Letters to the editor - Jan. 31


Published: Thursday, January 31, 2008 at 6:01 a.m.
Last Modified: Wednesday, January 30, 2008 at 8:57 p.m.

European-style socialism would be a good thing

In his Jan. 17 column, Jay Ambrose certainly makes an excellent case for nationalizing the pharmaceutical industry.

He argues that these companies should be allowed to monopolize (by banning re-importation), and price gouge Americans, while selling to other countries at fair prices (because other industries do it).

The reason given is that the profits fund research. No mention of billions spent on advertising. No mention of vast amounts spent lobbying congressmen and doctors. And no mention of obscene salaries and bonuses given to the higher ranking company officials.

Ambrose also mentions that the chief aim of the three leading Democratic candidates is to introduce us to European-style socialism. God forbid!

The last thing this country needs is affordable health care, a better education system, less poverty, less crime, clean cities, more individual freedom and six to eight weeks vacation per year for the working class.

Not to worry, Jay. If some of these things were to come to pass, there would be even more of a reason for conservative flacks to write columns supporting the abuse of American citizens by multi-billion dollar businesses.

Thomas Walton,

Chiefland

Protect Payne's Prairie

Will the Alachua County commissioners fold again for the monied elite putting 176 townhouses along the edge of Payne's Prairie? No doubt they will, just as they did for deep pocket developers paying impact fees at 85 percent over time, while we working citizens are required to pay property taxes with due haste.

Developers sing the song some commissioners need to hear. A teasing promise of buffer trees and runoff water treatment plants will "make it all right." The 176 new country club homeowners sipping cocktails on the veranda will care less about their part in this as developers line up for prairie front property edge developments all around them. Gosh what a sunset, may I have a refill?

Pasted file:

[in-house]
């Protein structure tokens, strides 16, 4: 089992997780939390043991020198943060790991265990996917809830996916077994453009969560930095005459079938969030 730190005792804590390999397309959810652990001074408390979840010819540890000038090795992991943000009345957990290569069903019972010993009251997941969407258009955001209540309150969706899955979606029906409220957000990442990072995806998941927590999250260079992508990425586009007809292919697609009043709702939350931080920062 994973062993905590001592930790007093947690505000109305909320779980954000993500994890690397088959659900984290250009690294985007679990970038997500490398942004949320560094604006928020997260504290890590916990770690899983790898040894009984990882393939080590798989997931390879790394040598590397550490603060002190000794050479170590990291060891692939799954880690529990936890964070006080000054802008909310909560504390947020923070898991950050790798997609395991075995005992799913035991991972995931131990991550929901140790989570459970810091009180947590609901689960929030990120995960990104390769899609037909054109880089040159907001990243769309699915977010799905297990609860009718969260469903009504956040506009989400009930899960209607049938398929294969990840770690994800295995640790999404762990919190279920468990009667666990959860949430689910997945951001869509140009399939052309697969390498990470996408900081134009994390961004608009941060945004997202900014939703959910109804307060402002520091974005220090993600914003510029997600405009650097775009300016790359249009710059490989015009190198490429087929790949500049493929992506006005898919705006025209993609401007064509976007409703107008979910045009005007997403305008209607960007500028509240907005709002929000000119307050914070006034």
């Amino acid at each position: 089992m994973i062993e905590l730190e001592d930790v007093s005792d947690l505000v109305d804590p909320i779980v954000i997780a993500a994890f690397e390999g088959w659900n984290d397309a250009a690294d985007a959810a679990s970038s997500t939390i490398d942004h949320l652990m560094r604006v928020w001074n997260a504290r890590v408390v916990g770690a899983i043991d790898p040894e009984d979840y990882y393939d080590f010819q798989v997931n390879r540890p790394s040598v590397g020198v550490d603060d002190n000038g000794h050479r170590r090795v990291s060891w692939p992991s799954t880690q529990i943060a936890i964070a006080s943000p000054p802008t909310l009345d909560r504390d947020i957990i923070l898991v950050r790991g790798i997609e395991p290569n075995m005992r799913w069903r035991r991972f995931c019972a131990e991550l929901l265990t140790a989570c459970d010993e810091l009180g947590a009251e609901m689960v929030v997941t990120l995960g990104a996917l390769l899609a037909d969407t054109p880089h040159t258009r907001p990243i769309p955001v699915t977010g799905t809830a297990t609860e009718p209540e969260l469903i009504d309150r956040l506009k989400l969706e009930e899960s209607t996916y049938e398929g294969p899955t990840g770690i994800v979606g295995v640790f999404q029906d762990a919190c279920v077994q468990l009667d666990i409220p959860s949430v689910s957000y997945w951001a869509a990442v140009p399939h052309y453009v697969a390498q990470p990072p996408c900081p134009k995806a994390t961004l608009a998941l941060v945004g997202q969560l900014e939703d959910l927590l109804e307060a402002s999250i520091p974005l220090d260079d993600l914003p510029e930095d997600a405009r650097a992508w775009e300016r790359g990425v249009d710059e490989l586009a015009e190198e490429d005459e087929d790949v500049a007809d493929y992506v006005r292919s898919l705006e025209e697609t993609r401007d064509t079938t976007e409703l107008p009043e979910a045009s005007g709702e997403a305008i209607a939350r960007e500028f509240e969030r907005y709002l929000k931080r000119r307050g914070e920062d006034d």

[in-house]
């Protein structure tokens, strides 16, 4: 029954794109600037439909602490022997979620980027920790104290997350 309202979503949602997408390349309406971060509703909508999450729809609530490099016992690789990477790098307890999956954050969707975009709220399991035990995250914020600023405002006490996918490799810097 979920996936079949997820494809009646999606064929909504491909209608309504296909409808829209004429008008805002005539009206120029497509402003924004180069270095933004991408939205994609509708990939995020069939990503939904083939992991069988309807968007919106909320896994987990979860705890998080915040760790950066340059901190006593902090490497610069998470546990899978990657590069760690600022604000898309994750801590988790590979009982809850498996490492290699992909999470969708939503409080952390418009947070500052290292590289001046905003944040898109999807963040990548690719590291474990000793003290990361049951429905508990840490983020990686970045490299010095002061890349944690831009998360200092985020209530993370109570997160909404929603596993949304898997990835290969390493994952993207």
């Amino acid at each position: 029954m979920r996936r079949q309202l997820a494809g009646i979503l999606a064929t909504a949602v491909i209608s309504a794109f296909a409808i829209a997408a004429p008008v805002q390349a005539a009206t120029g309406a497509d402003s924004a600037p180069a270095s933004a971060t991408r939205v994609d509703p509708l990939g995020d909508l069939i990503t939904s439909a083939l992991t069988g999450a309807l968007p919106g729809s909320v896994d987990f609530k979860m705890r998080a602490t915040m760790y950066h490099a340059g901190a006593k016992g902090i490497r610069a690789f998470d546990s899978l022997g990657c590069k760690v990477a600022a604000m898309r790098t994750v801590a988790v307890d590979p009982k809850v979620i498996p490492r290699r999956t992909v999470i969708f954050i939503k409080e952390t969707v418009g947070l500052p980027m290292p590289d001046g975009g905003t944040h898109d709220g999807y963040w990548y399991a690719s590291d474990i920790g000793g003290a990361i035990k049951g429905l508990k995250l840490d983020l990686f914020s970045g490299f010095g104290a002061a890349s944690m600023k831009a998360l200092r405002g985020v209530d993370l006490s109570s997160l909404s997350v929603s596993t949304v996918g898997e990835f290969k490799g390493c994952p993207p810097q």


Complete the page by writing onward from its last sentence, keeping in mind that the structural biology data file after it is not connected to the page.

The prairie belongs to us all and is worthy of protection. Commissioners, please do exercise your yearly environmental "no vote."

Pamela Mincey,

Gainesville

SFCC flag honors those who serve

As advisor of the SFCC Collegiate Veterans Society, I am often asked about the 110-foot flag pole featuring a 30-by-60-foot American flag at the NW campus. Many student veterans, most alum now of SFCC, worked long and diligently to raise nearly $50,000 to purchase and pay for the pole and flag.

This great patriotic display on the I-75 side of campus, is enjoyed by millions of travelers each year. Many Gainesville citizens have taken time to send us thank you notes and comments. The monument is dedicated to all those who serve our great nation, state, county and city.

Each flag costs about $1300, lasts about four months, is repaired ($250) and presented again for about two to three months before retirement. Each flag is paid for by a local citizen or club (the current one is presented by SFCC staff member Dean Beckman) and is dedicated to a comrade in arms when raised (the flag raised Jan. 22 is dedicated to local hero Spec. Catlin Mixson). The past flag was paid for by SFCC Student Government and dedicated to our fallen comrade in arms, Chris Neiberger.

We hope the flag presentation brings peace to all those who view it while reminding all of us that fellow citizens are serving in harms way in the current war.